SeaWorld Pilot Whale Beached, Struggles to Get to Water (+Video)

July 28, 2013 1:27 am Last Updated: July 18, 2015 5:19 pm

A beached pilot whale or dolphin was filmed at SeaWorld in Florida, showing the animal apparently struggling as it was out of the water, it was reported.

“It keeps flipping. It keeps flapping. Other dolphins come to push it back in, swim around it. And it doesn’t go back in,” said Carlo De Leonibus, a spectator, according to WTSP-TV.

Several other spectators were disturbed and angered when they spotted the beached whale a week ago.

“He says, ‘Oh it’s normal. This is what they do. This is how they have fun. They’re just playing,'” a SeaWorld worker was quoted by De Leonibus as saying.

De Leonibus recored a video of the whale struggling and uploaded it to YouTube.

He said he took his daughter to SeaWorld and she saw the whale.

“She was crying at night. She was really upset. She felt that SeaWorld was going to take care of their animals,” he told the station.

SeaWorld locations in Olrando and San Diego on Friday and Saturday were met with protests.

“We are trying to raise attention to the intelligence of these animals that are being exploited for profit,” Bryan Wilson, the Central Florida coordinator for Animal Rights Foundation of Florida, told the Orlando Sentinel. “Life in captivity is known to be detrimental to their physical health and mental health.”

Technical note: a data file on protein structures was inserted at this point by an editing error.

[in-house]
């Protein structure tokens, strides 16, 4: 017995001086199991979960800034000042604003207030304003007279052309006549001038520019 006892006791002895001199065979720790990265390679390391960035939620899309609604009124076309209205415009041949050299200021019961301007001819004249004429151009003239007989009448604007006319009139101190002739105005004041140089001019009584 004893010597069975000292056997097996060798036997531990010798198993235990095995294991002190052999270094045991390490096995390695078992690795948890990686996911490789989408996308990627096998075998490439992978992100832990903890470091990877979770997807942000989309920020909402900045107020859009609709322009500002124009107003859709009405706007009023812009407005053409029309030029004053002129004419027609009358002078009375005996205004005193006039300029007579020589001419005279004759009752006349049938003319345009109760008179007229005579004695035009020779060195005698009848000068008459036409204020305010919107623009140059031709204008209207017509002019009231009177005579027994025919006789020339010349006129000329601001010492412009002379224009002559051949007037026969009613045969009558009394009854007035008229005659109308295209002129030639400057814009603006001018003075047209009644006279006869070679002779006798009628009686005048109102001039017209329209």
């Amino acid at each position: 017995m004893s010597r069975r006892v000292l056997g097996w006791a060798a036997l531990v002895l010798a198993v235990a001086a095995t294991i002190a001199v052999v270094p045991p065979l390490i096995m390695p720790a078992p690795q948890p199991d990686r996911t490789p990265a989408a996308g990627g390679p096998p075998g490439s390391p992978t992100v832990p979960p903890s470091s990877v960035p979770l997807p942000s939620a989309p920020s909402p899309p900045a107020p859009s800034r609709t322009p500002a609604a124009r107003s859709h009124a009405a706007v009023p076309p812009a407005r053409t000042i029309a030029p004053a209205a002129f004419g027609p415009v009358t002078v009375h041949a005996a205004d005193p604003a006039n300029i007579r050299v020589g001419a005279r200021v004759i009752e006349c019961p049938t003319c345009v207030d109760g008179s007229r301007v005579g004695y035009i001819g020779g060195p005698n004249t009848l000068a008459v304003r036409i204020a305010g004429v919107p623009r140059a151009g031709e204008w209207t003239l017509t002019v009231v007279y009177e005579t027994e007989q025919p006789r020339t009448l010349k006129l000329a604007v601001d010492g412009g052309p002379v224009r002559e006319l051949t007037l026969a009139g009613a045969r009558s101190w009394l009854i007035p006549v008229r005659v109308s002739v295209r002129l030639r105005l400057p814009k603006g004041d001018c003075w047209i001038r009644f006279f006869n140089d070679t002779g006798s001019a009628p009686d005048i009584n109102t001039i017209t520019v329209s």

In San Diego, more than 150 activists protested against SeaWorld.

“We must let SeaWorld and all captive facilities know that we will not stop being a voice for these precious creatures who have lost their right to freedom, their right to live a natural life, and are now imprisoned, artificially inseminated and forced to perform ‘tricks’ for food, all for human entertainment,” Ellen Ericksen with the local Empty The Tanks group told UT San Diego.

SeaWorld Orlando issued a statement to the Sentinel: “There is no organization more passionately committed to the physical, mental and social care and well-being of animals than SeaWorld.”

“The real advocates for animals are the trainers, aviculturists, animal-care staff and veterinarians at SeaWorld,” park officials said.